travel writing tips
The author in Bryce Canyon, Utah, during an Outpost View expedition. (Jimmy Martinello/Outpost)

4 Tips for Writing a Great Travel Story

Every traveller comes back with great stories; not every traveller knows how to tell them. If you think you could be the world’s next great roaming writer, keep these tips in mind.

By S. Bedford

Ibn Battuta, a medieval Moroccan Muslim and famed world nomad, wrote of travelling, “It leaves you speechless, then turns you into a storyteller.”

It’s a sentiment to which most backpackers attest. Recall those initial weeks after a big adventure, when foreign currency still jangles in your pockets and your flip-flop tan is at its zenith: you’re regaling every exasperated friend and bemused cabbie with the time you were bit by a monkey in Ubud or nearly kidnapped while hitchhiking in Mexico.

What struck me during my first backpacking trip was just how much was happening—to me or around me—and how there seemed to be a story in every moment.

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Which there is… although, as your exasperated friend will eventually tell you, they’re not all worth sharing.

Here, I’ll share a few tips I’ve learned on how to tell your best travel stories, whether you’re blogging for fun or trying to break into the professional market.

Know Your Audience

The escapades you share with your friends (e.g. experiencing a ping-pong show in Bangkok’s Patpong region) aren’t the same ones you share with your parents (e.g. learning how to weave on a traditional loom in the Guatemalan highlands);  likewise, when writing, it’s crucial to know your audience. Is this an article you’ll be submitting to media outlets? In that case, research what they publish, what they’ve covered, and how to pitch the editors. (Outpost outlines their requirements thoroughly, which not all publications do.)

It’s important to think about format. Is this a personal narrative about your experiences, perceptions and transformations? Or is the focus on a place and its people, customs and history—in which case you’d make little to no mention of yourself? Are you highlighting a situation, addressing an issue or establishing a call to action for your readers? How appropriate is it for you to insert yourself or your opinions into the story?

It doesn’t matter how brilliant your writing is—if it’s not congruent with what the magazine or website publishes, then they won’t accept it.

Of course, if you’re writing for your own blog, then you can post whatever you want. That said, it’s worth observing how your posts complement and harmonize with one another, or (if your ultimate goal is to monetize) which pieces resonate with readers based on views, comments and shares.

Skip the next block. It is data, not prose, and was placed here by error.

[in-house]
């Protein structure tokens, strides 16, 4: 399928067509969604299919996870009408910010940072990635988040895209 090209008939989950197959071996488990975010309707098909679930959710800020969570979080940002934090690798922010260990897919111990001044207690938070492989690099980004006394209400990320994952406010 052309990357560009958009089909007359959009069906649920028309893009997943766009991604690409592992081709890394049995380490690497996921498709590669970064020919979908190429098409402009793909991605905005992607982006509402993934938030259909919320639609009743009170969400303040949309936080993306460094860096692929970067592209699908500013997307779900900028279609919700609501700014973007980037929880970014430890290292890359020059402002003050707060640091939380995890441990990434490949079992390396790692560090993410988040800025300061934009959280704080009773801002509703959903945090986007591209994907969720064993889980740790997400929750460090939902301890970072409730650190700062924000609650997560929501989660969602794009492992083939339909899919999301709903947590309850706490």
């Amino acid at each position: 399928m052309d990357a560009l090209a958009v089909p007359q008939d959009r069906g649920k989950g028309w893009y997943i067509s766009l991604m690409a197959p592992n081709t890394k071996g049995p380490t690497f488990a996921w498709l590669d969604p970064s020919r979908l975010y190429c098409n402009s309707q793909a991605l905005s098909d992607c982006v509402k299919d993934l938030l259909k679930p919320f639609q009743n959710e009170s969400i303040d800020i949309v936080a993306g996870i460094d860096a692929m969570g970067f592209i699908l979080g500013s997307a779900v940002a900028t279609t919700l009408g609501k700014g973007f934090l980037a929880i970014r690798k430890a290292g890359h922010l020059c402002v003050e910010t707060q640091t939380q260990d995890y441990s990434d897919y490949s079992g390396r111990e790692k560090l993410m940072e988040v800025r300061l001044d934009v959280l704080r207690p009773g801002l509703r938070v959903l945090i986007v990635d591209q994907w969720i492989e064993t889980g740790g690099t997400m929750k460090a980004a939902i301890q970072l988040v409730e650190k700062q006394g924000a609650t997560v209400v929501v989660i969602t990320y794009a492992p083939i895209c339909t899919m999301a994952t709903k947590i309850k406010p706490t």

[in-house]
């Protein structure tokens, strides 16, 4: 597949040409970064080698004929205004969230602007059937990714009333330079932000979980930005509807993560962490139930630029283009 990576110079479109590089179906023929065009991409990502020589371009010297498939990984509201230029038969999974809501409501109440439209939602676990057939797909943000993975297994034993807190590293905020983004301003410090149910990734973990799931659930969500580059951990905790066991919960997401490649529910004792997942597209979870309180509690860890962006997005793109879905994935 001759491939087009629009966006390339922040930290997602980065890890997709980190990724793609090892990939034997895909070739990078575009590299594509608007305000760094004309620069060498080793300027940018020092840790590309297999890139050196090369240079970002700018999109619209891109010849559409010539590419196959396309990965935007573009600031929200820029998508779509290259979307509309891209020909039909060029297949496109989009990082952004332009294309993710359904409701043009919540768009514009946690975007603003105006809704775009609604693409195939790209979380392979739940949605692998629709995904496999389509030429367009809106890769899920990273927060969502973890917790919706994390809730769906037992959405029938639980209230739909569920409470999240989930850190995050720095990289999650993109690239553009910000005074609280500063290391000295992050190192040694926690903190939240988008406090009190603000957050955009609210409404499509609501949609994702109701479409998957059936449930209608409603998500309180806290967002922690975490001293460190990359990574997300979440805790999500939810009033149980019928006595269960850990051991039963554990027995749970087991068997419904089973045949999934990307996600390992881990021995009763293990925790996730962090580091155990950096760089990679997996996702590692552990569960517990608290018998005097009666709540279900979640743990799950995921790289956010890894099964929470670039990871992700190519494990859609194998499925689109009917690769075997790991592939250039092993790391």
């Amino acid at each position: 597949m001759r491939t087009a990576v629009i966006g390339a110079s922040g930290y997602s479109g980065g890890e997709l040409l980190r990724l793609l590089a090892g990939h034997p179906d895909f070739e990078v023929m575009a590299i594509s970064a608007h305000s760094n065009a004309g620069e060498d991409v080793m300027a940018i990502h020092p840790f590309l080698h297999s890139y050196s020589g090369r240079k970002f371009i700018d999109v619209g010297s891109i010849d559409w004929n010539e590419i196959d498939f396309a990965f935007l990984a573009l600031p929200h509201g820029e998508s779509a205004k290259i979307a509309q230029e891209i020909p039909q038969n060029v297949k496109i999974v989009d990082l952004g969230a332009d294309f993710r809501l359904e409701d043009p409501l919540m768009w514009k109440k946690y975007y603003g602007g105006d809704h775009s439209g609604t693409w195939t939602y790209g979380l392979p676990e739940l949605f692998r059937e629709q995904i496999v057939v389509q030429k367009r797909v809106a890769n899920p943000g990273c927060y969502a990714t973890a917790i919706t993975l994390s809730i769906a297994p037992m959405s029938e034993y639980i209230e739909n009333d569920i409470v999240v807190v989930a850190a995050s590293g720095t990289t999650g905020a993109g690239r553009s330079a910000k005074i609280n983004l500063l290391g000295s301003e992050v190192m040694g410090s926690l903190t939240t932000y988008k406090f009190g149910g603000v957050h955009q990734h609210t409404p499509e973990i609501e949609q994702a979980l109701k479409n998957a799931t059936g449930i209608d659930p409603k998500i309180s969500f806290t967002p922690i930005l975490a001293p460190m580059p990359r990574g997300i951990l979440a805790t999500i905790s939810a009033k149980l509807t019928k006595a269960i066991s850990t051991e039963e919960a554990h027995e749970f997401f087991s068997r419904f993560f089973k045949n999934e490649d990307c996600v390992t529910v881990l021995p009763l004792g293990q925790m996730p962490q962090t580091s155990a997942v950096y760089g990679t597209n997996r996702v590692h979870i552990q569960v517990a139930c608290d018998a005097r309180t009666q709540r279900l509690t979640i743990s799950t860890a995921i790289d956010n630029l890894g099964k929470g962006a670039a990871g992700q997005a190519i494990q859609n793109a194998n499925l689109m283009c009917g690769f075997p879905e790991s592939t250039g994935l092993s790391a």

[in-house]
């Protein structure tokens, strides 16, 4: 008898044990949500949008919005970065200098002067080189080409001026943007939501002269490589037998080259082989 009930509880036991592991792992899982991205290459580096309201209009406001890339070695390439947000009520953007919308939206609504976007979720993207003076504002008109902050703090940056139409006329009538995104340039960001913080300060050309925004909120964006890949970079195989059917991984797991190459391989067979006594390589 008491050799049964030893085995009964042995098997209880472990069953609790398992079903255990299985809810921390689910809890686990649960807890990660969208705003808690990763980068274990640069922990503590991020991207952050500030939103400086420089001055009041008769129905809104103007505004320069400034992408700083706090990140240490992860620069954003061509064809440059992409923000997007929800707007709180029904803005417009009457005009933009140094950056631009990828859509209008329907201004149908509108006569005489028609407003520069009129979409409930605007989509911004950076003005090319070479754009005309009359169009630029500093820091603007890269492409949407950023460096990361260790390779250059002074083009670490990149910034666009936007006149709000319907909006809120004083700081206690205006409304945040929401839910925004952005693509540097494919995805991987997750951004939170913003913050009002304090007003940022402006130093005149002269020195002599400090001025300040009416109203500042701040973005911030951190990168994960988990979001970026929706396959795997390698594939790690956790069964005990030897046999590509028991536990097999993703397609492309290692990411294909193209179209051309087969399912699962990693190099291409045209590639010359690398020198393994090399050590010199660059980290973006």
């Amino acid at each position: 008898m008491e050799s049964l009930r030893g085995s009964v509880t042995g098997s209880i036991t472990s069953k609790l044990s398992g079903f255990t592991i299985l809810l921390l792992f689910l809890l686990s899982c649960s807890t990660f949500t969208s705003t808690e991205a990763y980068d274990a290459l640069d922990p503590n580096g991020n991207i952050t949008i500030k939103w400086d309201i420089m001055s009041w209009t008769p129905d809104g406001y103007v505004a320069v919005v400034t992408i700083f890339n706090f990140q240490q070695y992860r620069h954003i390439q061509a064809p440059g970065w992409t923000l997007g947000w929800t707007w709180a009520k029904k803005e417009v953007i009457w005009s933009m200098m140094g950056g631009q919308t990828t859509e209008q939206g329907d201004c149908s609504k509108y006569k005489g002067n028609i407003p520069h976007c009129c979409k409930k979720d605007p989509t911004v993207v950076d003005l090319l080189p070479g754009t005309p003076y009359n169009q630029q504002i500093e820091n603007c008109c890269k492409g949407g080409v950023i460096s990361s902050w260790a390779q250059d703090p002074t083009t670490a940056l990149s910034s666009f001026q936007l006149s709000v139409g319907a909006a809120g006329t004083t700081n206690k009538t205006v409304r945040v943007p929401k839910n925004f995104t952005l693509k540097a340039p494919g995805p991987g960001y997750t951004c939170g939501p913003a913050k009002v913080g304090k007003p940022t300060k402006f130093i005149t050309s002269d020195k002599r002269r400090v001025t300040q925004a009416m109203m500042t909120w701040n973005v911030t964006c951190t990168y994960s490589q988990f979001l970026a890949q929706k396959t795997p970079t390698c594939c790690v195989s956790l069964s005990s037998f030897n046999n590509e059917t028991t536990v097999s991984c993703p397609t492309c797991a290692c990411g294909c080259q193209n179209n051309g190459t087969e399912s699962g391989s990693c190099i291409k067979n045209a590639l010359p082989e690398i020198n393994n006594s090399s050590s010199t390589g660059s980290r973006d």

how to get published in travel
The writer's desk. (Thomas Huang/Flickr/Creative Commons)

Ask Yourself: So What?

Just because something strikes you as curious doesn’t mean anybody else will be interested; “you had to be there” doesn’t cut it in travel writing. You should be able to identify your thesis and encapsulate it in a sentence.

Try beginning with a broad statement summarizing your story, then ask yourself “so what?” until you hit an answer that, standalone, is bold and intriguing. This doesn’t mean you have to condense the entire article into one sentence; rather, your thesis asserts that, amid the punchy witticisms, elegant metaphors and other fun stuff, you do in fact have a point.

Even if your article is based on tableau-style description or personal narration, there should be a central idea or theme that ties everything together.

Show, Don’t Tell

This is probably the most notorious piece of writing advice ever given (right up there with “Don’t be a writer, you’ll end up broke and possibly an alcoholic.”). 

“Show, don’t tell” refers to the difference between “She was skinnyand “She could’ve tread water in a garden hose.” This is especially crucial in travel writing as you’re mostly painting an image for a reader who may have no frame of reference.

Instead of using generalizations (“The traffic was chaotic), describe exactly what you’re seeing (“Tuk-tuks skidded and zoomed like Mario Kart characters between dazed-looking bovine dotted with holy ash and pencil-coloured taxis that shuddered and stalled”), selecting specific details and nuances that represent the whole.

Check Your Bias

We all have opinions, and when we’re frustrated or confused by a system in another culture, they tend to be sweeping and fierce. Remember that, regardless of how much preliminary research you do, you’ll never fully understand the historical and social context of a place unless you’ve lived there for a good amount of time.

The answer to your irate bark, “Why don’t they just…?” is a long and convoluted one, so it’s best to withhold your suggestions for how another society should run things. That doesn’t mean you can’t describe what you find horrific; it just means minding your language so as not to confuse your distain for a practice or situation with that for a people. 

Travel writing is like any skill: honing it requires passion and practice. Read as much travel literature as you can to determine what sparks you (if you’re looking for recommendations, check out “The Backpacker’s Booklist” in the May/June 2016 issue of Outpost), or, if you’re interested in writing a travel memoir, then see my article “Five Tough Lessons I Learned While Writing a Travel Book.”

In the meantime, happy writing!

Sue is an indie traveller who has trekked, motorcycled, wandered, bussed, hitchhiked, boated, tuk-tuk’ed and stumbled through more than 50 countries in the last decade. Her travelogue/memoir, "It's Only the Himalayas and Other Tales of Miscalculation from an Overconfident Backpacker," is available from Brindle & Glass through Amazon, Chapters Indigo and Barnes & Noble. Website: / Instagram: @sbedford_86

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